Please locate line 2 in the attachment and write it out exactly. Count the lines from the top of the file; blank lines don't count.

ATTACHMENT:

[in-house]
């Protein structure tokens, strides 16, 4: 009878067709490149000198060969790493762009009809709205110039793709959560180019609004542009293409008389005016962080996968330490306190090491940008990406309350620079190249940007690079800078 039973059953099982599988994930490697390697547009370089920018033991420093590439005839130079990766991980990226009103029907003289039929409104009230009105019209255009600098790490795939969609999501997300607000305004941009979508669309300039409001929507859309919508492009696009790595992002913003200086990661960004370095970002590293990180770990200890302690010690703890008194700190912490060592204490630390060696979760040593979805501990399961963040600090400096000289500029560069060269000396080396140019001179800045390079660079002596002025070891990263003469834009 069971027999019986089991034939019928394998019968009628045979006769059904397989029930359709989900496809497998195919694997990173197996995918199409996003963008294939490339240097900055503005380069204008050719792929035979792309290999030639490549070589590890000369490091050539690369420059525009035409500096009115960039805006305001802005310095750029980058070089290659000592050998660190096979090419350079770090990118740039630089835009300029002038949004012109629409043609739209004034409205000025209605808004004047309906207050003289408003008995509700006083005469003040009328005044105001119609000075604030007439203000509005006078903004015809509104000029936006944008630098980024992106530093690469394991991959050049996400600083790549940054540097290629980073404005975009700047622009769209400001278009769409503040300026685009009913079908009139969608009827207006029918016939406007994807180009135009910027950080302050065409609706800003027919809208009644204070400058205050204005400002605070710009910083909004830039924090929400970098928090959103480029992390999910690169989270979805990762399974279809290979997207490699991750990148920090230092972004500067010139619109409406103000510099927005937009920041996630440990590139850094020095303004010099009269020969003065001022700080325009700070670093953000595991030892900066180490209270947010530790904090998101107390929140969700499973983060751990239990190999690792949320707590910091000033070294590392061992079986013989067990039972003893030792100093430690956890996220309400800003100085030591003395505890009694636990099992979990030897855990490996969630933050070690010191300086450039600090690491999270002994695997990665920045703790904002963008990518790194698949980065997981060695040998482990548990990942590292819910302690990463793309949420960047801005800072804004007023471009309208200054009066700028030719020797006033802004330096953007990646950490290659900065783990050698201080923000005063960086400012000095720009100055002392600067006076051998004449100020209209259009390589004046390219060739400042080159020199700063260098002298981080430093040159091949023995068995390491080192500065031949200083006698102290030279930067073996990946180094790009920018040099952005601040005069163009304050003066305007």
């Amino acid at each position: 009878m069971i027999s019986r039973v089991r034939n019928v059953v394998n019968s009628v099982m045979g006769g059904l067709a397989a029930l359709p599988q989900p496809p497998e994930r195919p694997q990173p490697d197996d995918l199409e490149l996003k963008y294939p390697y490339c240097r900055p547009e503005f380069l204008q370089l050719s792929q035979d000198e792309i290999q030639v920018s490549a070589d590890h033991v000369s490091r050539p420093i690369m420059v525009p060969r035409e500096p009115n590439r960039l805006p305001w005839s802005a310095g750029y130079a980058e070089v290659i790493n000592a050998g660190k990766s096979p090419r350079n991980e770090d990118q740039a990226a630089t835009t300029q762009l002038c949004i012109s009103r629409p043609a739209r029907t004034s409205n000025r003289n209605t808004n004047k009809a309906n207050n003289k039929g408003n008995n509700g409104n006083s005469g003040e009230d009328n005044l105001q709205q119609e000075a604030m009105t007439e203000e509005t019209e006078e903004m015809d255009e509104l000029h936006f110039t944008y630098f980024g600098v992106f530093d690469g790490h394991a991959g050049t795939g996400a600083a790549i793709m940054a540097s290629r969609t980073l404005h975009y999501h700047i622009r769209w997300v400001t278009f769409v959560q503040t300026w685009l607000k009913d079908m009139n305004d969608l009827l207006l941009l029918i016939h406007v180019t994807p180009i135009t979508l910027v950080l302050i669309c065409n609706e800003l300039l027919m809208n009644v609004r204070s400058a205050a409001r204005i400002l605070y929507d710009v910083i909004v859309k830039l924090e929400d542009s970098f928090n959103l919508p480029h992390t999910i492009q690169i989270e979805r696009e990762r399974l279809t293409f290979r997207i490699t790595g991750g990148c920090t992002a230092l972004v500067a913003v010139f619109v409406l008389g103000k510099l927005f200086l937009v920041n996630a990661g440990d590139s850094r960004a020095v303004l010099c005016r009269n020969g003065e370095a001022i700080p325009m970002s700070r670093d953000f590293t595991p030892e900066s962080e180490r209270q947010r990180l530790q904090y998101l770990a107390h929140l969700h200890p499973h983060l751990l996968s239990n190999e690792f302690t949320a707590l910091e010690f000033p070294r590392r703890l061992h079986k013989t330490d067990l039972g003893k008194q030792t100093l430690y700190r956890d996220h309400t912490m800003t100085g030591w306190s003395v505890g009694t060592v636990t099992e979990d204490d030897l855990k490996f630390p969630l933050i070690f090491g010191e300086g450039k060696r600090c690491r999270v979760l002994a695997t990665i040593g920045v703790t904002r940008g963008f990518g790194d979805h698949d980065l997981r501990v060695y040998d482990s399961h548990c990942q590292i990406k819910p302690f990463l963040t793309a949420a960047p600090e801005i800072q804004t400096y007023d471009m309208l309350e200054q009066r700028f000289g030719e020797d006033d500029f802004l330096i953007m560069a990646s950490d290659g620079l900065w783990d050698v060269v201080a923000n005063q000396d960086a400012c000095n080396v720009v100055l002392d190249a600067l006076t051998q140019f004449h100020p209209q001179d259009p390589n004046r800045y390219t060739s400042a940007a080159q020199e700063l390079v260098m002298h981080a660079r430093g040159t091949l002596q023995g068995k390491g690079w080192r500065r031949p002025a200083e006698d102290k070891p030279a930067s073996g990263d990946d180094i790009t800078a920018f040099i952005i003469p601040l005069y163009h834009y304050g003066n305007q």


């Protein structure tokens, strides 16, 4: 009878067709490149000198060969790493762009009809709205110039793709959560180019609004542009293409008389005016962080996968330490306190090491940008990406309350620079190249940007690079800078 039973059953099982599988994930490697390697547009370089920018033991420093590439005839130079990766991980990226009103029907003289039929409104009230009105019209255009600098790490795939969609999501997300607000305004941009979508669309300039409001929507859309919508492009696009790595992002913003200086990661960004370095970002590293990180770990200890302690010690703890008194700190912490060592204490630390060696979760040593979805501990399961963040600090400096000289500029560069060269000396080396140019001179800045390079660079002596002025070891990263003469834009 069971027999019986089991034939019928394998019968009628045979006769059904397989029930359709989900496809497998195919694997990173197996995918199409996003963008294939490339240097900055503005380069204008050719792929035979792309290999030639490549070589590890000369490091050539690369420059525009035409500096009115960039805006305001802005310095750029980058070089290659000592050998660190096979090419350079770090990118740039630089835009300029002038949004012109629409043609739209004034409205000025209605808004004047309906207050003289408003008995509700006083005469003040009328005044105001119609000075604030007439203000509005006078903004015809509104000029936006944008630098980024992106530093690469394991991959050049996400600083790549940054540097290629980073404005975009700047622009769209400001278009769409503040300026685009009913079908009139969608009827207006029918016939406007994807180009135009910027950080302050065409609706800003027919809208009644204070400058205050204005400002605070710009910083909004830039924090929400970098928090959103480029992390999910690169989270979805990762399974279809290979997207490699991750990148920090230092972004500067010139619109409406103000510099927005937009920041996630440990590139850094020095303004010099009269020969003065001022700080325009700070670093953000595991030892900066180490209270947010530790904090998101107390929140969700499973983060751990239990190999690792949320707590910091000033070294590392061992079986013989067990039972003893030792100093430690956890996220309400800003100085030591003395505890009694636990099992979990030897855990490996969630933050070690010191300086450039600090690491999270002994695997990665920045703790904002963008990518790194698949980065997981060695040998482990548990990942590292819910302690990463793309949420960047801005800072804004007023471009309208200054009066700028030719020797006033802004330096953007990646950490290659900065783990050698201080923000005063960086400012000095720009100055002392600067006076051998004449100020209209259009390589004046390219060739400042080159020199700063260098002298981080430093040159091949023995068995390491080192500065031949200083006698102290030279930067073996990946180094790009920018040099952005601040005069163009304050003066305007």